watershed1The thirsty drink water from a bowl made of mountains, hills, and trees…

In the rural area where I lived for 20 years — and throughout Oregon, as well as elsewhere — “watershed management” has become a common term. Farmers and ranchers compete with urbanites and salmon for water to feed us all. The media call them “water wars,” but without water, no one eats and no one “wins.” If the salmon lose, we lose too. The issue looms ever larger: climate change, population growth, and an economy on the verge of collapse. Fear makes it hard to manage anything, but we try. Meanwhile, “watershed management” has become a career path. Years ago, an earnest young woman came to a community meeting to asked us this question:

“What is the one most beneficial thing that a resident can do to improve the quality of watersheds?”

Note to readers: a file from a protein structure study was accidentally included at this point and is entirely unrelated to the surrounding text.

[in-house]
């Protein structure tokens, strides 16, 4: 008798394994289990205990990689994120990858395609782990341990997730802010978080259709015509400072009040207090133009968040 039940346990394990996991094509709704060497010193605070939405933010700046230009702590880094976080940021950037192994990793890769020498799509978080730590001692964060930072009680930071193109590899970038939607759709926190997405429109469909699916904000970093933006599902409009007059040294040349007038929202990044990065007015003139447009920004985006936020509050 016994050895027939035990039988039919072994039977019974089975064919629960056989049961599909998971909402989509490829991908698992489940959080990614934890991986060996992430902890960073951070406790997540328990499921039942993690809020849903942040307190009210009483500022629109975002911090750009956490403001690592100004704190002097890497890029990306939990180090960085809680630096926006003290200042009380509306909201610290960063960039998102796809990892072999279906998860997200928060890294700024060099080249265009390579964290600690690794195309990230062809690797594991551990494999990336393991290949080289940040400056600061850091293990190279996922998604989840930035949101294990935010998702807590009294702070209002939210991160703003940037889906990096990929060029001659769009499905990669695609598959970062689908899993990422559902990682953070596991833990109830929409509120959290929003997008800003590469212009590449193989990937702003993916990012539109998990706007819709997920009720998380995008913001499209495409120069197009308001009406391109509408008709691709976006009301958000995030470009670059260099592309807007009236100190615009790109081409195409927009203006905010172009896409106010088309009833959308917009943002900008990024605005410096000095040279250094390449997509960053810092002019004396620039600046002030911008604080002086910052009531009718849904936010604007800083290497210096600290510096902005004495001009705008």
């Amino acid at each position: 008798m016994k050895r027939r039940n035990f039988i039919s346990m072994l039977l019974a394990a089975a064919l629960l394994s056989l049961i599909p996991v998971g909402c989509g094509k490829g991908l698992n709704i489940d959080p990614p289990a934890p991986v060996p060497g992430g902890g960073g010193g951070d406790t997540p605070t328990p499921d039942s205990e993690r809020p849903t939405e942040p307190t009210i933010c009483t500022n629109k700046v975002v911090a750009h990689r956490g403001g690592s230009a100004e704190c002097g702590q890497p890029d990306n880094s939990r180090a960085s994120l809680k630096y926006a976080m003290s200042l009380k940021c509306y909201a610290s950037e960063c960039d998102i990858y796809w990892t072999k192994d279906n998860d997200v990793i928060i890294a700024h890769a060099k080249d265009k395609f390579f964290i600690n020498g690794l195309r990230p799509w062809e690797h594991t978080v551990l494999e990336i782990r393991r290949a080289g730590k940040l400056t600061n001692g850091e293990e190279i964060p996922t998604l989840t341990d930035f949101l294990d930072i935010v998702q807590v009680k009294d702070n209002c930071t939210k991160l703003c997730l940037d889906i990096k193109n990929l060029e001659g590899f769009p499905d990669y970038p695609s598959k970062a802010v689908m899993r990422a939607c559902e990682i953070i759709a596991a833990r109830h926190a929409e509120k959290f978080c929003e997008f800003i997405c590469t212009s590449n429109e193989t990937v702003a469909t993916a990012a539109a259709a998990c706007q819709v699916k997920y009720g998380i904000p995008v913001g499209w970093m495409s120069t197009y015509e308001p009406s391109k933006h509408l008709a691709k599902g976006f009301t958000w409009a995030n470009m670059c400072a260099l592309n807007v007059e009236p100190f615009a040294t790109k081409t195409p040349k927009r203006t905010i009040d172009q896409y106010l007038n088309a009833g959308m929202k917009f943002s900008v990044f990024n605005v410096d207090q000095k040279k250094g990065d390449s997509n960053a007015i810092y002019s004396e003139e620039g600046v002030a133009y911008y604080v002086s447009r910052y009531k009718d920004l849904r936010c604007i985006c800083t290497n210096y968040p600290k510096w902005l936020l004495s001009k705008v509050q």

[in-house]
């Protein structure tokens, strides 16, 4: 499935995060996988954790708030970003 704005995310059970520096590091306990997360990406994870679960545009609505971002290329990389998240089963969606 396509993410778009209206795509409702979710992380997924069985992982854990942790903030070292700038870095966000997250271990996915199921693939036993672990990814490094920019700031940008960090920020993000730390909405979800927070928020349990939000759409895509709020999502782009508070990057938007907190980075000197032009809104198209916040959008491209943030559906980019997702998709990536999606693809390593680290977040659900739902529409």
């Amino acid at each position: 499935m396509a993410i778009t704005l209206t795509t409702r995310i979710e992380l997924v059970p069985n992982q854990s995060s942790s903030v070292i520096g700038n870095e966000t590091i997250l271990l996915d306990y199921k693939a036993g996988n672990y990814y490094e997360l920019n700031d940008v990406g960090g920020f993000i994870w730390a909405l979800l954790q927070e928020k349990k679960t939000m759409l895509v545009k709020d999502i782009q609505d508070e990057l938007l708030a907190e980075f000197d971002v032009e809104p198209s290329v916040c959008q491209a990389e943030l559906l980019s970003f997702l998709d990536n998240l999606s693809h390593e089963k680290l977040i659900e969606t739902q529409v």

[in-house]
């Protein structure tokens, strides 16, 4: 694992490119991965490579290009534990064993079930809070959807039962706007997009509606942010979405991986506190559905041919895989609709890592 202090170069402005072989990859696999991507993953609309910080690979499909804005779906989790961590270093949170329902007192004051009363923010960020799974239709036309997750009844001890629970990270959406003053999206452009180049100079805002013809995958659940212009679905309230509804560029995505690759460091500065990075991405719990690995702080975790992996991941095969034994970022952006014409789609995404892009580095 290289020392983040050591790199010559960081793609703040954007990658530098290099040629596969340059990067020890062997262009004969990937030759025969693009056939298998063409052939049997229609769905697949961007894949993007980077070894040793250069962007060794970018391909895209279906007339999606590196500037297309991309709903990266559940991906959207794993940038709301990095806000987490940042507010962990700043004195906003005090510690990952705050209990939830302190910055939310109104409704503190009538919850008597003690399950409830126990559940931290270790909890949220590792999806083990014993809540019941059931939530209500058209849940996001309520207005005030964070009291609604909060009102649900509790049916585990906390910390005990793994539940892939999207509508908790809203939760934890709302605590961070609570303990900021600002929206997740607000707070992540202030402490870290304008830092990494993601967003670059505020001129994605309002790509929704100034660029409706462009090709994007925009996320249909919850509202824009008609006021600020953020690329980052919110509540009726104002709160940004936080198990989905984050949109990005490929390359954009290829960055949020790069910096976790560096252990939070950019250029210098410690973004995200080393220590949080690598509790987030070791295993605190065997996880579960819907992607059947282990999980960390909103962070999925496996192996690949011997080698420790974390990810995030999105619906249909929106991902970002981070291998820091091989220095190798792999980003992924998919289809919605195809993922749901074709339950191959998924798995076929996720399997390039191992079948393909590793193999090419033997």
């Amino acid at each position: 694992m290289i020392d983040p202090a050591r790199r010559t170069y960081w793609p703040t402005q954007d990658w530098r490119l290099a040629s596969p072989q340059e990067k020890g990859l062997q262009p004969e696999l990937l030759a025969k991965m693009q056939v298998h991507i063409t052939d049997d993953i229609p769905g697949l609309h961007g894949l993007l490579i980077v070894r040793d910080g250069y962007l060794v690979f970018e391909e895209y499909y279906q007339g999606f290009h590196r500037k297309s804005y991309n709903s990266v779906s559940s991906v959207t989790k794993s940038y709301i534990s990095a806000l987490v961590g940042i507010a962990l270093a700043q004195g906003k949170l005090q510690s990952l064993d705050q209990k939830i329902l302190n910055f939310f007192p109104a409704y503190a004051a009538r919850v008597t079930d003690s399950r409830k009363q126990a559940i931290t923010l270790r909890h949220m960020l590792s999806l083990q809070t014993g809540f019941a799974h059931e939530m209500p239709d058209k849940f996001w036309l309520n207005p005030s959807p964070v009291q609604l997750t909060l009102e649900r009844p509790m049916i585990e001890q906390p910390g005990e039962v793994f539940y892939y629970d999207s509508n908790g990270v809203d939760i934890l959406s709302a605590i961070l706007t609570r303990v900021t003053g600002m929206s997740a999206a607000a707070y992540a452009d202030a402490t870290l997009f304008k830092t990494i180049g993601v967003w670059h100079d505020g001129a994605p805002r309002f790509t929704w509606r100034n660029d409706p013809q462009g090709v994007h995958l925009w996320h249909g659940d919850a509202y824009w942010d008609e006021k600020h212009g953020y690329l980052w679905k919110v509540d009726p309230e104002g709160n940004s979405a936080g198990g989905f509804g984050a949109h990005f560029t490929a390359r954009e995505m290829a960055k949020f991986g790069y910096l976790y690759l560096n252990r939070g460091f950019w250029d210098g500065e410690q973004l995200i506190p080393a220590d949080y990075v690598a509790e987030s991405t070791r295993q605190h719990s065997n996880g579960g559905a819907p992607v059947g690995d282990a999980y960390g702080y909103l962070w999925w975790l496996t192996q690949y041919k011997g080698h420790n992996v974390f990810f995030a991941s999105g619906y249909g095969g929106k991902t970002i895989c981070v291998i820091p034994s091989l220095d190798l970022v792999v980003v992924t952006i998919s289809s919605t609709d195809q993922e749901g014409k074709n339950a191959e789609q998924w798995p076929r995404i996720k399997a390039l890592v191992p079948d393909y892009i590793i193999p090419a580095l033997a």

She was trying to organize a citizen’s committee to come up with a “management plan,” but I thought instead of all the waters that pour from the sky to fill the creek where I lived, which replenishes the wide ocean, as well as our cloudy Oregon sky. I saw myself standing at the creek watching the salmon spawn as they have spawned since long before my ancestors stood on two legs. I thought of the bucket I used to haul water to my little house. I felt, again, the immense gratitude and wonder I have for all the miracles, seen and hidden, that make my life possible. Rather than sign up for more meetings, I sent her the following message:

(The rest of the story will be posted at Mother Earth News after 5/23/15…)

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